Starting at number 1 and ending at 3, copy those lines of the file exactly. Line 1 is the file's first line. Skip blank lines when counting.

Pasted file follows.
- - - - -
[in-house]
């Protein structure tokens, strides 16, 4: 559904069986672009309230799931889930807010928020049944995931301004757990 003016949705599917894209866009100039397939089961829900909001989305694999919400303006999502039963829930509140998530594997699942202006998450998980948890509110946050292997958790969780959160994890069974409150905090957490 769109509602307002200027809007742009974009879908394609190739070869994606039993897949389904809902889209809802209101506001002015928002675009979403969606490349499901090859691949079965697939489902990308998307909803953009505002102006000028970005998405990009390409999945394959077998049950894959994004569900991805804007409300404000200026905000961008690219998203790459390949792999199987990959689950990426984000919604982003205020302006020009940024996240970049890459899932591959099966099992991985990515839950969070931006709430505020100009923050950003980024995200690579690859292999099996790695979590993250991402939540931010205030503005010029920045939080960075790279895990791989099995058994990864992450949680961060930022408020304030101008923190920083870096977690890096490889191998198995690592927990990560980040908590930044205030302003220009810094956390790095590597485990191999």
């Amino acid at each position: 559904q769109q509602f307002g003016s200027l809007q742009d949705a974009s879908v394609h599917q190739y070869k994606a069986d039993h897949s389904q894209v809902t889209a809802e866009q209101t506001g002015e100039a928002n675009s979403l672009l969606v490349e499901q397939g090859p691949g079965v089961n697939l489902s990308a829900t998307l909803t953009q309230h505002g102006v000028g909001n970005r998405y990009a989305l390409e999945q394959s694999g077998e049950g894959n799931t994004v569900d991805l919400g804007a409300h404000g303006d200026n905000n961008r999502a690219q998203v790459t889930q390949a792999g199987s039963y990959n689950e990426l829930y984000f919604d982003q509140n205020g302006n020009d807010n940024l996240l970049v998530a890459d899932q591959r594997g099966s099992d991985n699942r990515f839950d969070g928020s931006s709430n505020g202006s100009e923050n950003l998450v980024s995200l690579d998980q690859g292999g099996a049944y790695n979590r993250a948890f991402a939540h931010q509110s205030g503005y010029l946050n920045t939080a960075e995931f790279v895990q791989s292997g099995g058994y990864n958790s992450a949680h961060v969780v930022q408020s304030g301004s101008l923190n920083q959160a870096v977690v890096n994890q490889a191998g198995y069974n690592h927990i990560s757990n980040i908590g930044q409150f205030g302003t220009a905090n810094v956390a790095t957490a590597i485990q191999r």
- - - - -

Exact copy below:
[in-house]
């Protein structure tokens, strides 16, 4: 559904069986672009309230799931889930807010928020049944995931301004757990 003016949705599917894209866009100039397939089961829900909001989305694999919400303006999502039963829930509140998530594997699942202006998450998980948890509110946050292997958790969780959160994890069974409150905090957490 769109509602307002200027809007742009974009879908394609190739070869994606039993897949389904809902889209809802209101506001002015928002675009979403969606490349499901090859691949079965697939489902990308998307909803953009505002102006000028970005998405990009390409999945394959077998049950894959994004569900991805804007409300404000200026905000961008690219998203790459390949792999199987990959689950990426984000919604982003205020302006020009940024996240970049890459899932591959099966099992991985990515839950969070931006709430505020100009923050950003980024995200690579690859292999099996790695979590993250991402939540931010205030503005010029920045939080960075790279895990791989099995058994990864992450949680961060930022408020304030101008923190920083870096977690890096490889191998198995690592927990990560980040908590930044205030302003220009810094956390790095590597485990191999």
């Amino acid at each position: 559904q769109q509602f307002g003016s200027l809007q742009d949705a974009s879908v394609h599917q190739y070869k994606a069986d039993h897949s389904q894209v809902t889209a809802e866009q209101t506001g002015e100039a928002n675009s979403l672009l969606v490349e499901q397939g090859p691949g079965v089961n697939l489902s990308a829900t998307l909803t953009q309230h505002g102006v000028g909001n970005r998405y990009a989305l390409e999945q394959s694999g077998e049950g894959n799931t994004v569900d991805l919400g804007a409300h404000g303006d200026n905000n961008r999502a690219q998203v790459t889930q390949a792999g199987s039963y990959n689950e990426l829930y984000f919604d982003q509140n205020g302006n020009d807010n940024l996240l970049v998530a890459d899932q591959r594997g099966s099992d991985n699942r990515f839950d969070g928020s931006s709430n505020g202006s100009e923050n950003l998450v980024s995200l690579d998980q690859g292999g099996a049944y790695n979590r993250a948890f991402a939540h931010q509110s205030g503005y010029l946050n920045t939080a960075e995931f790279v895990q791989s292997g099995g058994y990864n958790s992450a949680h961060v969780v930022q408020s304030g301004s101008l923190n920083q959160a870096v977690v890096n994890q490889a191998g198995y069974n690592h927990i990560s757990n980040i908590g930044q409150f205030g302003t220009a905090n810094v956390a790095t957490a590597i485990q191999r």